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" Holy crap, the vultures are eating my head. "
— Owen Wilson, Shanghai Noon

MRQE Top Critic

Lara Croft Tomb Raider: The Cradle of Life

Lara punches a shark, rides a motorcycle on the Great Wall of China, and dives off a skyscraper —Matt Anderson (review...)

Jolie fits nicely into Lara Croft's boots

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Homeless and a bit hostile, Mary Shepherd became a fixture in the London neighborhood where she parked her decaying van. Vagrant that she was, the feisty Shepherd eventually was allowed to park her van in the driveway of playwright Alan Bennett.

Amazingly, both Shepherd and the van remained in Bennett’s driveway for 15 years. She sometimes popped into Bennett’s home to use the bathroom. She became a part of his life — albeit in frequently frustrating ways.

Maggie Smith plays another memorable character
Maggie Smith plays another memorable character

The Lady in the Van tells Shepherd’s story, which in 1999 became the subject of a Bennett-written play starring Maggie Smith. On screen, Smith reprises her role as a woman of demonstrative opinions and slovenly personal habits.

Alternately exasperated and caring, Bennett (played here by Alex Jennings) tolerates Shepherd’s presence long past the point where most of us would have found a way to move her somewhere else.

Director Nicholas Hytner, who directed The Madness of King George, which Bennett also wrote, sometimes shows us two versions of Bennett, both played by Jennings. One Bennett represents the writer; the other, a man trying to handle life’s ordinary burdens. Not surprisingly, they argue.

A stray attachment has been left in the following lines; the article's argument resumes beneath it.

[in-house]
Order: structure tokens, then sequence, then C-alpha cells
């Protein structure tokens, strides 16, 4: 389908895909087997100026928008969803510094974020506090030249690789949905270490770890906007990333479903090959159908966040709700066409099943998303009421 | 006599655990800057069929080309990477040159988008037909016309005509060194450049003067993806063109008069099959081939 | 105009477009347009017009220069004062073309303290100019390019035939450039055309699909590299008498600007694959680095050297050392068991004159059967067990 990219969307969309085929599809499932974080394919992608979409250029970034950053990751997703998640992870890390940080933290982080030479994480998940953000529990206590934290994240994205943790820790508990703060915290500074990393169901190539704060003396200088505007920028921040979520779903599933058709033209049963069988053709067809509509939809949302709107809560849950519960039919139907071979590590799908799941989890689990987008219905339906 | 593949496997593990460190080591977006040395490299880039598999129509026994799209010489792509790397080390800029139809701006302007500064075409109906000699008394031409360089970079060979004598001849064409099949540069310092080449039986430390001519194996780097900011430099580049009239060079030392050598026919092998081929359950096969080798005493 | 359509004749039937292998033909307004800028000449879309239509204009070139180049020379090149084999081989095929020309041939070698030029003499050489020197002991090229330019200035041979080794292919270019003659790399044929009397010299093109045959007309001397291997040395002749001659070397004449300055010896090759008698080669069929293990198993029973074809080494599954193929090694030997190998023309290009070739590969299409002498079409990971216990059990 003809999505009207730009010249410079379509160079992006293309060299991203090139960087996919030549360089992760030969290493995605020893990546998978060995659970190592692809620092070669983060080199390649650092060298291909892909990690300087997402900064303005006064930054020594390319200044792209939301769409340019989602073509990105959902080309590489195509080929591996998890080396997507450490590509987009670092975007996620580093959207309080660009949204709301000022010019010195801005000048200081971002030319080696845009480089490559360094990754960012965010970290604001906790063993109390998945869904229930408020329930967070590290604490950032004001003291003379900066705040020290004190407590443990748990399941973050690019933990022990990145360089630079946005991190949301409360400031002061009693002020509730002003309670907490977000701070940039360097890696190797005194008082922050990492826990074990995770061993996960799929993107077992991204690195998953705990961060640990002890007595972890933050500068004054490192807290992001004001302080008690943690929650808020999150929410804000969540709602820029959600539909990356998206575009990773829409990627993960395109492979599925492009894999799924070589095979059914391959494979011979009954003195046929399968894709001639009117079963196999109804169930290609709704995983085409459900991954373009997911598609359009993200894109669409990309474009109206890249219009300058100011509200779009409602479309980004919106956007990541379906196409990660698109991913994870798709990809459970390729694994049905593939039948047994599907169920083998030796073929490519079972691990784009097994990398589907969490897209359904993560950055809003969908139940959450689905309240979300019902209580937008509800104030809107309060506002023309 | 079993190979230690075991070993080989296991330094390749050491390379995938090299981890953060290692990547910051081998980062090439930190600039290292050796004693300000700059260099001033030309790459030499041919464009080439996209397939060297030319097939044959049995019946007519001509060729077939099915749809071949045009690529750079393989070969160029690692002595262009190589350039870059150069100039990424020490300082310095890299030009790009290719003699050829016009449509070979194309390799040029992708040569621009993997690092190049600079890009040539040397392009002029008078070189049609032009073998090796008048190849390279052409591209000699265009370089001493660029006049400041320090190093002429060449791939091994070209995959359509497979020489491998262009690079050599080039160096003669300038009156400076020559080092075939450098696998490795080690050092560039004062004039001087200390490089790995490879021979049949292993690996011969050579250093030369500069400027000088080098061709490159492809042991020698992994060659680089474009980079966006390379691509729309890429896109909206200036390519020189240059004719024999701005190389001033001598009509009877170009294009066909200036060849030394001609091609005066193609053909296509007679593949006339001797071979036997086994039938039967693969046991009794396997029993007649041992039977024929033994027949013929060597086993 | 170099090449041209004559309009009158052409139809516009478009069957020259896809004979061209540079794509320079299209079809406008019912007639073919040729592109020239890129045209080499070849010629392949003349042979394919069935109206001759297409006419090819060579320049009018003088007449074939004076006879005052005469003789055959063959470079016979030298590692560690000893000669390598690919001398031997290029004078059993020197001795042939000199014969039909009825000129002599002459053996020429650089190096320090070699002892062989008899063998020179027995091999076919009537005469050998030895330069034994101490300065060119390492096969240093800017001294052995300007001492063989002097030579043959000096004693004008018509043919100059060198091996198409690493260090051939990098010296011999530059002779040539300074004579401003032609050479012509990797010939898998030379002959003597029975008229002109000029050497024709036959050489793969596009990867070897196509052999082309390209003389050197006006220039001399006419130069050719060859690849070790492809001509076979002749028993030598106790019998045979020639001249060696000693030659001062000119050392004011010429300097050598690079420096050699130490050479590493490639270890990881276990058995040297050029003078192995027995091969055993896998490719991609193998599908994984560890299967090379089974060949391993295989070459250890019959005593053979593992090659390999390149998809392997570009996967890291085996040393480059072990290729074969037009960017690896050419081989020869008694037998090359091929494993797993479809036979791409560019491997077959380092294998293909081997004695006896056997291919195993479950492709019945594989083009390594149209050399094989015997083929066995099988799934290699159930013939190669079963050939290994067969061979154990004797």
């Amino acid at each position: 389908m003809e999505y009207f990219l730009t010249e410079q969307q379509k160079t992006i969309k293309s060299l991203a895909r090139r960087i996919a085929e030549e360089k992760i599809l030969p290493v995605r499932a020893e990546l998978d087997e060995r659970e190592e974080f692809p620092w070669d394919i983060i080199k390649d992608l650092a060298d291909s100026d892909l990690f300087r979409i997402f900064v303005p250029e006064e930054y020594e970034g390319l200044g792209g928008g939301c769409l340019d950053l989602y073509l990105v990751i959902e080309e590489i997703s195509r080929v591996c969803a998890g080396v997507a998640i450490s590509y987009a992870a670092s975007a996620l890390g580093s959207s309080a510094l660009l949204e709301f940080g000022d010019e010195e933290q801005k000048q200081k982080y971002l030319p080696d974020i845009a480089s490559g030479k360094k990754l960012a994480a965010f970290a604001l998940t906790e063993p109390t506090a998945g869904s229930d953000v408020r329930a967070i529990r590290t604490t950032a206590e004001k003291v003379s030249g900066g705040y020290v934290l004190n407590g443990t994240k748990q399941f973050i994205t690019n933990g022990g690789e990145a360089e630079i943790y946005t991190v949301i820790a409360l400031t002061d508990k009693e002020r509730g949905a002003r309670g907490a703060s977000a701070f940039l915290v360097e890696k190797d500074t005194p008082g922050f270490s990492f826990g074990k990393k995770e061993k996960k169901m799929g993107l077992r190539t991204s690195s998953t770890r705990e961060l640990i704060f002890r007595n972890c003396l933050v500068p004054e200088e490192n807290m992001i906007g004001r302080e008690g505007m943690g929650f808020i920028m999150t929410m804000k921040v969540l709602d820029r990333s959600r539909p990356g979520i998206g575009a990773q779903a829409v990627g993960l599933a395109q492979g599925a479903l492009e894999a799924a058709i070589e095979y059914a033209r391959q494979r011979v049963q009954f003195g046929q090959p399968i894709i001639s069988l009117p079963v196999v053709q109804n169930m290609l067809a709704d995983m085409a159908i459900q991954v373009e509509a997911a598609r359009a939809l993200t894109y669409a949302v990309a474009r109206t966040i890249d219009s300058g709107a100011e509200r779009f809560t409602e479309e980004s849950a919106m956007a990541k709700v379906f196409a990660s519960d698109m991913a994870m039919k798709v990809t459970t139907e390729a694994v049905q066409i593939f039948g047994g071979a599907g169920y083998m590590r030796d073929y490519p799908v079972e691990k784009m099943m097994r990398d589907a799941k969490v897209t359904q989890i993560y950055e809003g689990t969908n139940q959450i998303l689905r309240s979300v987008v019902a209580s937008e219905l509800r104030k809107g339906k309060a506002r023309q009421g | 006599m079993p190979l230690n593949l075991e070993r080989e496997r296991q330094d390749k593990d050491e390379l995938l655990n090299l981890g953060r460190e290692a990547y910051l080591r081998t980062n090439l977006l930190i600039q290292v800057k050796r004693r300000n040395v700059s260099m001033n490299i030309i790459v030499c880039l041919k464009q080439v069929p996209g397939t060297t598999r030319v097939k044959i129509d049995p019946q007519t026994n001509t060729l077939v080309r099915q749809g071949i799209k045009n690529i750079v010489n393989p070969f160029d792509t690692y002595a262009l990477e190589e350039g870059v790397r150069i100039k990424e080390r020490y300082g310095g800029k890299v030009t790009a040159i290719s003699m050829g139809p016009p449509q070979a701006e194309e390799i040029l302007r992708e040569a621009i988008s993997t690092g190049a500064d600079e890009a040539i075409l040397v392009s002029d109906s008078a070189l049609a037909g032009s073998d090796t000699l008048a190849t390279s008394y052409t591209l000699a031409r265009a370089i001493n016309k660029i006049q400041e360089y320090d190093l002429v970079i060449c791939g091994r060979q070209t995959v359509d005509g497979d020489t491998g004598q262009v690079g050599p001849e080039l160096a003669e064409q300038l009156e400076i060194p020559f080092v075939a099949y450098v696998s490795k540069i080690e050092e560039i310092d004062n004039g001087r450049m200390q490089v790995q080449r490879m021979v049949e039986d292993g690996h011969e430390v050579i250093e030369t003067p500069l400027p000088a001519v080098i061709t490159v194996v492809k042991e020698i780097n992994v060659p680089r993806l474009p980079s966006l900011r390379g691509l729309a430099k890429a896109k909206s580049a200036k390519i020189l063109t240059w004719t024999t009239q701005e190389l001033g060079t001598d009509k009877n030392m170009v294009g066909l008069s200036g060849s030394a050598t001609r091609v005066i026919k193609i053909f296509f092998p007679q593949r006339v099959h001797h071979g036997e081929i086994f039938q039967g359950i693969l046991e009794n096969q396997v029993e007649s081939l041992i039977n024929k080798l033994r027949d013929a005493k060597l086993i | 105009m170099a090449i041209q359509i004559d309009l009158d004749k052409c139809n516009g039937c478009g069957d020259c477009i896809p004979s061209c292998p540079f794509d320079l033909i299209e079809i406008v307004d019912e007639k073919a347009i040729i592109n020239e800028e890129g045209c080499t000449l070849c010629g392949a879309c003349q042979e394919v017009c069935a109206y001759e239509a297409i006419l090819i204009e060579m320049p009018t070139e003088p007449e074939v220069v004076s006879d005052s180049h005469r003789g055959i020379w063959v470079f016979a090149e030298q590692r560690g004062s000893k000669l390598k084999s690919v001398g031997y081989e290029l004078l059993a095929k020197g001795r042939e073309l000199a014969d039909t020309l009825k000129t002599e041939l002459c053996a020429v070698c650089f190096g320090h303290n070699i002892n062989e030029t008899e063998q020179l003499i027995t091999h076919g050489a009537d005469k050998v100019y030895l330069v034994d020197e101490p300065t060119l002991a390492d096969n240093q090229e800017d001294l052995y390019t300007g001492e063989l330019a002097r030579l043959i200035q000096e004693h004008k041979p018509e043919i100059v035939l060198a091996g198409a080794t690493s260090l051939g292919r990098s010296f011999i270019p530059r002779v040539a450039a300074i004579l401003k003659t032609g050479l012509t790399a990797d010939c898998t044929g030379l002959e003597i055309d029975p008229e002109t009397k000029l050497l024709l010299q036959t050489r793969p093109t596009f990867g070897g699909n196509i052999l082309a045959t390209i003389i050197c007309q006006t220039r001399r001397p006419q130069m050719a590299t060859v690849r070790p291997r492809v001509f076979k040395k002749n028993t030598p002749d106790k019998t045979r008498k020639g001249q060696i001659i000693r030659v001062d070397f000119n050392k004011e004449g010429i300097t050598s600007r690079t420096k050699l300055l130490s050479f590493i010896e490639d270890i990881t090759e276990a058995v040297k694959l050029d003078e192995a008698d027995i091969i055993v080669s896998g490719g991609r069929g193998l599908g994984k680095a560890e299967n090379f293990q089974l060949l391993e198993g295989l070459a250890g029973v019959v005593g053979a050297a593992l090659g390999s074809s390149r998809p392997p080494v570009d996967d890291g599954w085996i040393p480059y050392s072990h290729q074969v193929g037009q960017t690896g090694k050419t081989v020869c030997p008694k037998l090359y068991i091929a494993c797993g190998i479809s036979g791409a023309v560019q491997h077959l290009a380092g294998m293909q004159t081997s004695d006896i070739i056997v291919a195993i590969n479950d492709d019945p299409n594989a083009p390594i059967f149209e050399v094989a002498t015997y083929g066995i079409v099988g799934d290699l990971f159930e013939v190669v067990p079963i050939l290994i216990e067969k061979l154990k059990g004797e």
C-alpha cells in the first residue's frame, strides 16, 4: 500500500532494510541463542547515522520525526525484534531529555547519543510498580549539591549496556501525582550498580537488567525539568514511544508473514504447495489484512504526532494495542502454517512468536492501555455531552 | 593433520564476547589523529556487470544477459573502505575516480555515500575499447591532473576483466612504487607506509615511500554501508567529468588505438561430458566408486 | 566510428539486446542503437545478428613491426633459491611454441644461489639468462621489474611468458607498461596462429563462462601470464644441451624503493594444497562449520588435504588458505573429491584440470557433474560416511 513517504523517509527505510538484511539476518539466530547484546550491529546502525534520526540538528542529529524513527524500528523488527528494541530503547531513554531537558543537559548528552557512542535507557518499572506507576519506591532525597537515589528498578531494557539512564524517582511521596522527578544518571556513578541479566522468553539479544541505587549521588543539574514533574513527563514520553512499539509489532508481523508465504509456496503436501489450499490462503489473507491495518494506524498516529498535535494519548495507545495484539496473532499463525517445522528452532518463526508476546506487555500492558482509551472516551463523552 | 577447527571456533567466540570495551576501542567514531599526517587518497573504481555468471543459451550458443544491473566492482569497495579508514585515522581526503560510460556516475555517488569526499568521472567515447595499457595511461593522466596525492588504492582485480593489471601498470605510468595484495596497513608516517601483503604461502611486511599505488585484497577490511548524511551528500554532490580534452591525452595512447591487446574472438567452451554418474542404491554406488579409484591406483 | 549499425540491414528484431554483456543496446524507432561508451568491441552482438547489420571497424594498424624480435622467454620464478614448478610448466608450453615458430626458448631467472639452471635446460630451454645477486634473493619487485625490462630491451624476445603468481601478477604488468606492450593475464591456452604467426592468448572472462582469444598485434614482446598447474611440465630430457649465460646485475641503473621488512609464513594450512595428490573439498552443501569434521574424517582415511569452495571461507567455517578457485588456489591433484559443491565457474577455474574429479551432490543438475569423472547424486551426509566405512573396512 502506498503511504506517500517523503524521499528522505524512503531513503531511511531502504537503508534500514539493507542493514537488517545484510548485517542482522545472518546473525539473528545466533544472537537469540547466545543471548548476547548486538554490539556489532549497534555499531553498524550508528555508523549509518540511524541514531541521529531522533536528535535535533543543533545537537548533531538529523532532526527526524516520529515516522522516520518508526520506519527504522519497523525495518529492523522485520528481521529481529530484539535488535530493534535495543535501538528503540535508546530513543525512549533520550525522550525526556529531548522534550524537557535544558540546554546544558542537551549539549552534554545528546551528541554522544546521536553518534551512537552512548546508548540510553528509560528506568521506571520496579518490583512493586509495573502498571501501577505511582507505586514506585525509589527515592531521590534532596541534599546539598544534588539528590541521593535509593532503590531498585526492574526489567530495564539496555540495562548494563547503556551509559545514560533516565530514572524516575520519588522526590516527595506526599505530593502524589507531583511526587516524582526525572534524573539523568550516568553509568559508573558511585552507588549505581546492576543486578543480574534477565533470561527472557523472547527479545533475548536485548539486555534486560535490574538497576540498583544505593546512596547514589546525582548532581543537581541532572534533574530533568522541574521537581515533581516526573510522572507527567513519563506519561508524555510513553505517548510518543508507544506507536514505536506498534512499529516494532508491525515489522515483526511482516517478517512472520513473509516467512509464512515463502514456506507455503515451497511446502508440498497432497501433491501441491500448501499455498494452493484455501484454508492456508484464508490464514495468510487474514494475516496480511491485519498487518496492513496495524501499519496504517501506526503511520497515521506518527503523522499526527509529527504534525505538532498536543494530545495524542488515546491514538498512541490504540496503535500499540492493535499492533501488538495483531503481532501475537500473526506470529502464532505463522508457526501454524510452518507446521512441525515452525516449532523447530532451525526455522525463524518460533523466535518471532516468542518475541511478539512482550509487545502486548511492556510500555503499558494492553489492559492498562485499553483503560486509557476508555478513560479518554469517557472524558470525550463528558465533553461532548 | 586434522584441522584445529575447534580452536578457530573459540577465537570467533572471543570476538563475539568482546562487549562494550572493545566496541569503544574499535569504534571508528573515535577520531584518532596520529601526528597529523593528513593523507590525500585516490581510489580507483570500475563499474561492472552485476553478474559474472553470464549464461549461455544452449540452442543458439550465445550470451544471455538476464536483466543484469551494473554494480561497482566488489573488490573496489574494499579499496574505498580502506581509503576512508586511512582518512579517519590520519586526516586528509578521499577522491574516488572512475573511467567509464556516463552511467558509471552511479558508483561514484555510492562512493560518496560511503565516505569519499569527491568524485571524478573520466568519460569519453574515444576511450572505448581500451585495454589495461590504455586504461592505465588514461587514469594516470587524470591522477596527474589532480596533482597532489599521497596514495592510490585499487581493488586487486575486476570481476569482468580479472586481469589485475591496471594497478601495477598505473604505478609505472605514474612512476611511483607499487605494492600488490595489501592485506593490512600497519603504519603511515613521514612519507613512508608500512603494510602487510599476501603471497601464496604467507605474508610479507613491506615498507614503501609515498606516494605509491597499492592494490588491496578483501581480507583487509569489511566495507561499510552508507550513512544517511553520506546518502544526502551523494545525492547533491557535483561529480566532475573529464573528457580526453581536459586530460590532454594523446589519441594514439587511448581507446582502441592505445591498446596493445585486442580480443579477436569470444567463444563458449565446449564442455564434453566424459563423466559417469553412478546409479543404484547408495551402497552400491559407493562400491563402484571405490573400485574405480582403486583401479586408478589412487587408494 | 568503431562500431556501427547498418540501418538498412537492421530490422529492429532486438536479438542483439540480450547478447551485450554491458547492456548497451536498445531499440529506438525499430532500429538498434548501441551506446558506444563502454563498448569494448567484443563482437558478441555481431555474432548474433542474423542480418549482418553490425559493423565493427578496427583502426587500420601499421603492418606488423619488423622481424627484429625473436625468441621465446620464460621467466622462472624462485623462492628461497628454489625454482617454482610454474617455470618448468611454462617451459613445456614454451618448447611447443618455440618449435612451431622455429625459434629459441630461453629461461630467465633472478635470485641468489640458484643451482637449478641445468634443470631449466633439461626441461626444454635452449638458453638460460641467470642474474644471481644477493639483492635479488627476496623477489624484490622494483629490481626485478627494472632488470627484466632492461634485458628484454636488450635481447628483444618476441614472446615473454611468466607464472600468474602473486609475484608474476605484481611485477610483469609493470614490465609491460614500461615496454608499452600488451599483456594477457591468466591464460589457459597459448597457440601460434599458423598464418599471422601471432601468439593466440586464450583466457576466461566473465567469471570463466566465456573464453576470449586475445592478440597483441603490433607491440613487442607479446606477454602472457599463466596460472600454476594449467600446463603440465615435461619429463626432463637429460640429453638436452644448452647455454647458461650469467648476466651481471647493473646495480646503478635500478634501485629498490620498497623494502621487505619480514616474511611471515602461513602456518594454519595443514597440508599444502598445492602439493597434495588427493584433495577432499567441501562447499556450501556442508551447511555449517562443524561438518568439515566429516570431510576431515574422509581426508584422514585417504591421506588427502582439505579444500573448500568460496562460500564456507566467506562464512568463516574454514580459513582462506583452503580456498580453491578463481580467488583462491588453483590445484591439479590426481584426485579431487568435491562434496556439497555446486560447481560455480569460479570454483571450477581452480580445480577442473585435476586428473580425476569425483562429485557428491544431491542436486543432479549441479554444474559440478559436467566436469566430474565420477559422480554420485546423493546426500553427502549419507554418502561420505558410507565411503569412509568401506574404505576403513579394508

If any actress knows how turn a line of dialogue into an ego-piercing dart, it’s Smith, and the material gives her ample opportunity to emphasize the spikiest parts of Shepherd’s personality.

Additional plot currents appear: During Shepherd’s 15-year-residence in Bennett’s driveway, the playwright’s mother slipped into the fog of dementia. Bennett seems to pay more attention to Shepherd than to his own mother.

I could have done without references to Shepherd’s decreasing bowel control, but, even in rags, Smith remains her estimable acting self.

That self has a reliable candor, as well as a capacity to touch us. At one point in her life, Shepherd was a budding concert pianist. Smith makes us aware that something valuable has been lost in a life that has veered off the tracks.

It may be more anecdotal than epic, but Lady in the Van should be welcomed for giving Smith an opportunity to add another memorable character to an already substantial portfolio.